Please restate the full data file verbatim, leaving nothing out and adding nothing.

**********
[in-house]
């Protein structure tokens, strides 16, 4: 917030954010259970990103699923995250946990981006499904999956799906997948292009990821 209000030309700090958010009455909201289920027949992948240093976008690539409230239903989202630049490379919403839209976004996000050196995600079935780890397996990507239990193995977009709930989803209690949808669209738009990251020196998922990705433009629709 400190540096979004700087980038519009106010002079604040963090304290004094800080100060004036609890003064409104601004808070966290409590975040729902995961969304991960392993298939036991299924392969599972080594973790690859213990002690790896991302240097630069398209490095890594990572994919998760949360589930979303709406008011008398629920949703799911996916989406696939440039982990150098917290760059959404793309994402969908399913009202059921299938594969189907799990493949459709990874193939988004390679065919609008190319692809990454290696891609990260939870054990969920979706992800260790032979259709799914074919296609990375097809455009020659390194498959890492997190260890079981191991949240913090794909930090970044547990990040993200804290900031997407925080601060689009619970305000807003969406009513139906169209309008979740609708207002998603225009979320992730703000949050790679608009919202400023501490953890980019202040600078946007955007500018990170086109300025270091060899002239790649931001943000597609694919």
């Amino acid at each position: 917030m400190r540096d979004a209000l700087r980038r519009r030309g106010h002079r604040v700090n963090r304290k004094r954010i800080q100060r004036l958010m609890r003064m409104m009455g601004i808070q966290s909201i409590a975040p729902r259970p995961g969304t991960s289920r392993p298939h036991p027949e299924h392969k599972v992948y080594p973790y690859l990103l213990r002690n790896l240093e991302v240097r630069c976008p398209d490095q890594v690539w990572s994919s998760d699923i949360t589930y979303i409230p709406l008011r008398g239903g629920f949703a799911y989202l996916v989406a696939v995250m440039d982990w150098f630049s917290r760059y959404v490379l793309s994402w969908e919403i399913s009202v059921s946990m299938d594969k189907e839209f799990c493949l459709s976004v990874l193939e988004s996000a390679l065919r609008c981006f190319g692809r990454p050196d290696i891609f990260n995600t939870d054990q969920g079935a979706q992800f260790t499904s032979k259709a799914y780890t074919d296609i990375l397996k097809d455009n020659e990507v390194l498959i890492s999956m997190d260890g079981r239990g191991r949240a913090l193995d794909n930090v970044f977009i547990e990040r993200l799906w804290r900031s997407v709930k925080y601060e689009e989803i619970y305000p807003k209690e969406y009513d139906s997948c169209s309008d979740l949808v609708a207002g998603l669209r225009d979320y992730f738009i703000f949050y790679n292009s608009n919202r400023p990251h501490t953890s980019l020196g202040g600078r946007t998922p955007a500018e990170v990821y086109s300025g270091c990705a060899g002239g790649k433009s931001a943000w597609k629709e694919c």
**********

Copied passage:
[in-house]
């Protein structure tokens, strides 16, 4: 917030954010259970990103699923995250946990981006499904999956799906997948292009990821 209000030309700090958010009455909201289920027949992948240093976008690539409230239903989202630049490379919403839209976004996000050196995600079935780890397996990507239990193995977009709930989803209690949808669209738009990251020196998922990705433009629709 400190540096979004700087980038519009106010002079604040963090304290004094800080100060004036609890003064409104601004808070966290409590975040729902995961969304991960392993298939036991299924392969599972080594973790690859213990002690790896991302240097630069398209490095890594990572994919998760949360589930979303709406008011008398629920949703799911996916989406696939440039982990150098917290760059959404793309994402969908399913009202059921299938594969189907799990493949459709990874193939988004390679065919609008190319692809990454290696891609990260939870054990969920979706992800260790032979259709799914074919296609990375097809455009020659390194498959890492997190260890079981191991949240913090794909930090970044547990990040993200804290900031997407925080601060689009619970305000807003969406009513139906169209309008979740609708207002998603225009979320992730703000949050790679608009919202400023501490953890980019202040600078946007955007500018990170086109300025270091060899002239790649931001943000597609694919």
């Amino acid at each position: 917030m400190r540096d979004a209000l700087r980038r519009r030309g106010h002079r604040v700090n963090r304290k004094r954010i800080q100060r004036l958010m609890r003064m409104m009455g601004i808070q966290s909201i409590a975040p729902r259970p995961g969304t991960s289920r392993p298939h036991p027949e299924h392969k599972v992948y080594p973790y690859l990103l213990r002690n790896l240093e991302v240097r630069c976008p398209d490095q890594v690539w990572s994919s998760d699923i949360t589930y979303i409230p709406l008011r008398g239903g629920f949703a799911y989202l996916v989406a696939v995250m440039d982990w150098f630049s917290r760059y959404v490379l793309s994402w969908e919403i399913s009202v059921s946990m299938d594969k189907e839209f799990c493949l459709s976004v990874l193939e988004s996000a390679l065919r609008c981006f190319g692809r990454p050196d290696i891609f990260n995600t939870d054990q969920g079935a979706q992800f260790t499904s032979k259709a799914y780890t074919d296609i990375l397996k097809d455009n020659e990507v390194l498959i890492s999956m997190d260890g079981r239990g191991r949240a913090l193995d794909n930090v970044f977009i547990e990040r993200l799906w804290r900031s997407v709930k925080y601060e689009e989803i619970y305000p807003k209690e969406y009513d139906s997948c169209s309008d979740l949808v609708a207002g998603l669209r225009d979320y992730f738009i703000f949050y790679n292009s608009n919202r400023p990251h501490t953890s980019l020196g202040g600078r946007t998922p955007a500018e990170v990821y086109s300025g270091c990705a060899g002239g790649k433009s931001a943000w597609k629709e694919c």